Spinach Nudi–Spring Is Here!

These delicate spinach dumplings are nudi, or naked, as they are without any type of dough enclosure.

2 pounds fresh spinach (to yield 1 pound trimmed), washed well
½ pound Ricotta, drained
4 egg yolks
1½ cups freshly grated Parmigiano-Reggiano cheese, divided
1 teaspoon grated lemon zest
¼ teaspoon freshly grated nutmeg
1/8 teaspoon cayenne pepper (or more, if you like it spicy)
1 tablespoon flour
¼ cup butter, melted
10–15 sage leaves

Cook spinach in a large pot of boiling salted water over medium-high heat for 10 minutes; drain in a colander and cool under cold running water. Place spinach in a clean tea towel; squeeze until completely dry (ravioli will fall apart during cooking if there is moisture on leaves). Finely chop.

Combine Ricotta, egg yolks, 1 cup of the Parmigiano, lemon zest, nutmeg and cayenne in a large mixing bowl. Stir in spinach; season to taste with salt and freshly ground black pepper. Add flour and stir just until combined.

Bring a large pot of salted water to a simmer over medium heat. Wet hands (mixture will be sticky) and shape about 1 tablespoon mixture into a ball. Drop ball into simmering water; cook until it floats to the top. If the nudi fall apart, add a little more flour to mixture. Test again. Cook ravioli in batches. As they float to the top, transfer to a covered serving dish to keep warm.

Melt butter until nut brown. Add the sage leaves, stirring until evenly coated and slightly crisp. Spoon butter and sage over nudi; top with remaining Parmigiano. Serve immediately.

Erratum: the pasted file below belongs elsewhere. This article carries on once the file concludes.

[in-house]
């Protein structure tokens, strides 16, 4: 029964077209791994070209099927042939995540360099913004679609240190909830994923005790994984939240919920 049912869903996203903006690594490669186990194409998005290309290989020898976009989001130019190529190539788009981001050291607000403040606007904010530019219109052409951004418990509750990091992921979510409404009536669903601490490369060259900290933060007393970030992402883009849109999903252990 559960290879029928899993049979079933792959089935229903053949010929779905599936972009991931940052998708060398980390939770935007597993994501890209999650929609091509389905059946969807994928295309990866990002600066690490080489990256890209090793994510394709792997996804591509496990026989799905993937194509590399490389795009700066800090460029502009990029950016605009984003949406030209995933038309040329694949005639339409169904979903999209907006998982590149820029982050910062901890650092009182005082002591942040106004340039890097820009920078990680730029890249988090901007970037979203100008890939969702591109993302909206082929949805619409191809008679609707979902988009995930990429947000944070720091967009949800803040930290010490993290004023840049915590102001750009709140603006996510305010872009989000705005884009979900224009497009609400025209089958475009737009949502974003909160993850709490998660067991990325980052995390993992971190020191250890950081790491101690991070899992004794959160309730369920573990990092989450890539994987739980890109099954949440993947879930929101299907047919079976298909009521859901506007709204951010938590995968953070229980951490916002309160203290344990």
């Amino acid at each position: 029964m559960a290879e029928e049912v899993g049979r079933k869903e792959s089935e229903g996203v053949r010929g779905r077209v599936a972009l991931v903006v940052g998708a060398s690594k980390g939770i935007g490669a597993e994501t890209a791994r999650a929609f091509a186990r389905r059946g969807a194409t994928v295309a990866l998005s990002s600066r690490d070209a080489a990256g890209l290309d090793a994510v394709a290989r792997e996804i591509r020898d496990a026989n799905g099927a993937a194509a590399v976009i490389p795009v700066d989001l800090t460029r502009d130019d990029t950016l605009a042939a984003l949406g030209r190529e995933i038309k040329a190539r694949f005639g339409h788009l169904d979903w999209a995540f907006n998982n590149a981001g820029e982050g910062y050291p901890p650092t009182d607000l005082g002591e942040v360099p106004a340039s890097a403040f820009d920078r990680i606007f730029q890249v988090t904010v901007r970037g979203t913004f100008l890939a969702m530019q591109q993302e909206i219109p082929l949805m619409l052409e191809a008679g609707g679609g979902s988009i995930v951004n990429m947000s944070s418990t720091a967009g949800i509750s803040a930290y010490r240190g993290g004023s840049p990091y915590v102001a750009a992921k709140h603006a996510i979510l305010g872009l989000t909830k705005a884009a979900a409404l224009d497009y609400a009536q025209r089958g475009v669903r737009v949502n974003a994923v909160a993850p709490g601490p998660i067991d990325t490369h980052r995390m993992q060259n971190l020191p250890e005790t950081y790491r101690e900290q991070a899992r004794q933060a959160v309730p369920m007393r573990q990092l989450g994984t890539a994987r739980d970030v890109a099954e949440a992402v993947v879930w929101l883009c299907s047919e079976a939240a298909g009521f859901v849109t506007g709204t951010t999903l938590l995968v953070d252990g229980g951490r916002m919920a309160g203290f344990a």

Makes 4 servings

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3 Comment(s)

  1. Lynne- these look amazing! I can’t wait to make them, so thank you so much for posting the recipe!

    A Bolder Table | Mar 27, 2011 | Reply

  2. wow, lynne. the recipe alone makes me want to invite friends and have a wonderful dinner. thanks for the inspiration.

    Stephanie DeRosier | Jun 22, 2011 | Reply

  3. I’ve been looking through Edible Front Range because my husband, sons and I are moving to Denver from Brooklyn. Anyway, I stumbled upon this recipe and it looks delicious. I posted a recipe from a local restaurant for Spinach Sheep’s Milk-Ricotta with Asiago a while back. Your recipe caught my eye– there’s a similarity between the two recipes, but they are different enough that Im going to make this on the weekend. Im crazy for nudi!

    Batya Stepelman | Aug 22, 2011 | Reply

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